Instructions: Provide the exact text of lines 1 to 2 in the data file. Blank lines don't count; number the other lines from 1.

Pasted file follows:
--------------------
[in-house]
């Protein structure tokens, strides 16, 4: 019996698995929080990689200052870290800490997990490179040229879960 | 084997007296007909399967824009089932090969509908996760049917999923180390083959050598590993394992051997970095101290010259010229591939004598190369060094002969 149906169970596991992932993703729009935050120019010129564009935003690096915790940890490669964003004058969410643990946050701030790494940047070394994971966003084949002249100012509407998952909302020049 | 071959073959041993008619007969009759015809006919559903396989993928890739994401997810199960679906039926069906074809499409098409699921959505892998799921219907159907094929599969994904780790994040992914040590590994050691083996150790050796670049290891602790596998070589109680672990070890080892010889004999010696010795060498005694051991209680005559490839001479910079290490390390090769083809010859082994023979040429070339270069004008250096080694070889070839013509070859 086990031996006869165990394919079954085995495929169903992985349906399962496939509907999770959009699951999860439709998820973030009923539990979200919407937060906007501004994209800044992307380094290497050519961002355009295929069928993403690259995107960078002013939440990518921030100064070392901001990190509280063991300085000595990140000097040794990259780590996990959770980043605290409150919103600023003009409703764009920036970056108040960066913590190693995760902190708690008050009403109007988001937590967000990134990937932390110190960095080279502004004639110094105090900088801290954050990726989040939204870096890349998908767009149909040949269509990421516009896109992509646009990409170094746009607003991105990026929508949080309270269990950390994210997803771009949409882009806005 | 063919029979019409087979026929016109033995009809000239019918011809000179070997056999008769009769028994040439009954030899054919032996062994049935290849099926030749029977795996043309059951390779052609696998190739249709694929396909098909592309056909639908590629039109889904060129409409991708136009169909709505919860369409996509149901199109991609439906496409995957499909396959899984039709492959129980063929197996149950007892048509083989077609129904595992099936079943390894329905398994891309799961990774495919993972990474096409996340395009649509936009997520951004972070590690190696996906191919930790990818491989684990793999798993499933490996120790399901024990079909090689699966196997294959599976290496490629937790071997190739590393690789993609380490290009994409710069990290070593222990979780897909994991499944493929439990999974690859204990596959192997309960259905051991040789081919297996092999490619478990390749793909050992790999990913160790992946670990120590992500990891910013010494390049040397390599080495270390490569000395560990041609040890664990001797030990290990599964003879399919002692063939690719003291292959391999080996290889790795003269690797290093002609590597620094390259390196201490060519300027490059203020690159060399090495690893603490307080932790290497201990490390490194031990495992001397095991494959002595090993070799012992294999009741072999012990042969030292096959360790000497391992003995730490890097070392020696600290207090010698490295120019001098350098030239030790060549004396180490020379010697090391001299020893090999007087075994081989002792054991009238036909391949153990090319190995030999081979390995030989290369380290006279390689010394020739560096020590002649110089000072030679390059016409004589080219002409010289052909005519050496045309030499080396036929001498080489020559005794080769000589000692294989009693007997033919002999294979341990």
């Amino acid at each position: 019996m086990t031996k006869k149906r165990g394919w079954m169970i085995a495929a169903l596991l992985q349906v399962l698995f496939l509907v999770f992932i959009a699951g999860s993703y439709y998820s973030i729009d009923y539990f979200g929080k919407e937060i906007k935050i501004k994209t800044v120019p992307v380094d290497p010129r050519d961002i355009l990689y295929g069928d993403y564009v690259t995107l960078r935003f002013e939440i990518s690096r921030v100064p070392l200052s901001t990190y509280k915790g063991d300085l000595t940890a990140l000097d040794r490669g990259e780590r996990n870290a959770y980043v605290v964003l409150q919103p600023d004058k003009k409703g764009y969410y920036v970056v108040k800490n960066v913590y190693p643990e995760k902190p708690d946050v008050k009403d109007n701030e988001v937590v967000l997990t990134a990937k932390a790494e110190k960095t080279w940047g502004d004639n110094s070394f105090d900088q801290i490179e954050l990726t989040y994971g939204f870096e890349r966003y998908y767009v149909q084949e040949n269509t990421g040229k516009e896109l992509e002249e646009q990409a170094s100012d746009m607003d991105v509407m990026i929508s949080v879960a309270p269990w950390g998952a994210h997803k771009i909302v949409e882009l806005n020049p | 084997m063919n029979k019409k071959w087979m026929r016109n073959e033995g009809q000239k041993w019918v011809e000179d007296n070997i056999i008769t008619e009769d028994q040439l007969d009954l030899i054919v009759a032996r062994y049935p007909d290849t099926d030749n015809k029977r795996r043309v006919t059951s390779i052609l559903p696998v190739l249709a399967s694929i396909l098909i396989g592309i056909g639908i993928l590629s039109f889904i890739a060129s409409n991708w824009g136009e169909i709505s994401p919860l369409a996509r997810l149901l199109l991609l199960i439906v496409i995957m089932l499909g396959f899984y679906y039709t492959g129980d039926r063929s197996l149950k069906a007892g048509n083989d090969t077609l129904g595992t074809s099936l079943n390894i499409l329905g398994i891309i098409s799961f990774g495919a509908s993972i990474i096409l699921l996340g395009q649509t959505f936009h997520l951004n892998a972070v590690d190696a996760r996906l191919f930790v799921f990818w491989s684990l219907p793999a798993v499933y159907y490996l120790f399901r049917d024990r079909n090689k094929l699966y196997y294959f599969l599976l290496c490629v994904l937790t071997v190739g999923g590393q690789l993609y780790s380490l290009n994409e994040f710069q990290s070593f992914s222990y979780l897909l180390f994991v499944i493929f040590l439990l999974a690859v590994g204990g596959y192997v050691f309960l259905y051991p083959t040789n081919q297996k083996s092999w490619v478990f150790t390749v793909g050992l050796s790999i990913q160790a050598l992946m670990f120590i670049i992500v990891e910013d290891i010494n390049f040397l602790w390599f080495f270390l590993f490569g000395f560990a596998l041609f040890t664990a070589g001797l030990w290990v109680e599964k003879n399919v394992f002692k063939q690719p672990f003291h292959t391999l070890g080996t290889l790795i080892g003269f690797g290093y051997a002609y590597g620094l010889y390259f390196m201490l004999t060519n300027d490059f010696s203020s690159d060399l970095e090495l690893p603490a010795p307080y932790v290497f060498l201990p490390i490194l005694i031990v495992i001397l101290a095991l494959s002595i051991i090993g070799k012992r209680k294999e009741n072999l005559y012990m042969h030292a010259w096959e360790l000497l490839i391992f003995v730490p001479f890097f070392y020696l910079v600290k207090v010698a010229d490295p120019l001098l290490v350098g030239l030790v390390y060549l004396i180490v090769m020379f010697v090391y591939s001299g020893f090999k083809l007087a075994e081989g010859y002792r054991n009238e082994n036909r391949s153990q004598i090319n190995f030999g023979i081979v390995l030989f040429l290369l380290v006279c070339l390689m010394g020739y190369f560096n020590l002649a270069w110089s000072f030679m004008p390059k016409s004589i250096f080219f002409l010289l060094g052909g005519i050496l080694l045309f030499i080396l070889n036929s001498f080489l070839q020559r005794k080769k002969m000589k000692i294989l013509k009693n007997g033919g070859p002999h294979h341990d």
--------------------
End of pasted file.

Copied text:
[in-house]
């Protein structure tokens, strides 16, 4: 019996698995929080990689200052870290800490997990490179040229879960 | 084997007296007909399967824009089932090969509908996760049917999923180390083959050598590993394992051997970095101290010259010229591939004598190369060094002969 149906169970596991992932993703729009935050120019010129564009935003690096915790940890490669964003004058969410643990946050701030790494940047070394994971966003084949002249100012509407998952909302020049 | 071959073959041993008619007969009759015809006919559903396989993928890739994401997810199960679906039926069906074809499409098409699921959505892998799921219907159907094929599969994904780790994040992914040590590994050691083996150790050796670049290891602790596998070589109680672990070890080892010889004999010696010795060498005694051991209680005559490839001479910079290490390390090769083809010859082994023979040429070339270069004008250096080694070889070839013509070859 086990031996006869165990394919079954085995495929169903992985349906399962496939509907999770959009699951999860439709998820973030009923539990979200919407937060906007501004994209800044992307380094290497050519961002355009295929069928993403690259995107960078002013939440990518921030100064070392901001990190509280063991300085000595990140000097040794990259780590996990959770980043605290409150919103600023003009409703764009920036970056108040960066913590190693995760902190708690008050009403109007988001937590967000990134990937932390110190960095080279502004004639110094105090900088801290954050990726989040939204870096890349998908767009149909040949269509990421516009896109992509646009990409170094746009607003991105990026929508949080309270269990950390994210997803771009949409882009806005 | 063919029979019409087979026929016109033995009809000239019918011809000179070997056999008769009769028994040439009954030899054919032996062994049935290849099926030749029977795996043309059951390779052609696998190739249709694929396909098909592309056909639908590629039109889904060129409409991708136009169909709505919860369409996509149901199109991609439906496409995957499909396959899984039709492959129980063929197996149950007892048509083989077609129904595992099936079943390894329905398994891309799961990774495919993972990474096409996340395009649509936009997520951004972070590690190696996906191919930790990818491989684990793999798993499933490996120790399901024990079909090689699966196997294959599976290496490629937790071997190739590393690789993609380490290009994409710069990290070593222990979780897909994991499944493929439990999974690859204990596959192997309960259905051991040789081919297996092999490619478990390749793909050992790999990913160790992946670990120590992500990891910013010494390049040397390599080495270390490569000395560990041609040890664990001797030990290990599964003879399919002692063939690719003291292959391999080996290889790795003269690797290093002609590597620094390259390196201490060519300027490059203020690159060399090495690893603490307080932790290497201990490390490194031990495992001397095991494959002595090993070799012992294999009741072999012990042969030292096959360790000497391992003995730490890097070392020696600290207090010698490295120019001098350098030239030790060549004396180490020379010697090391001299020893090999007087075994081989002792054991009238036909391949153990090319190995030999081979390995030989290369380290006279390689010394020739560096020590002649110089000072030679390059016409004589080219002409010289052909005519050496045309030499080396036929001498080489020559005794080769000589000692294989009693007997033919002999294979341990």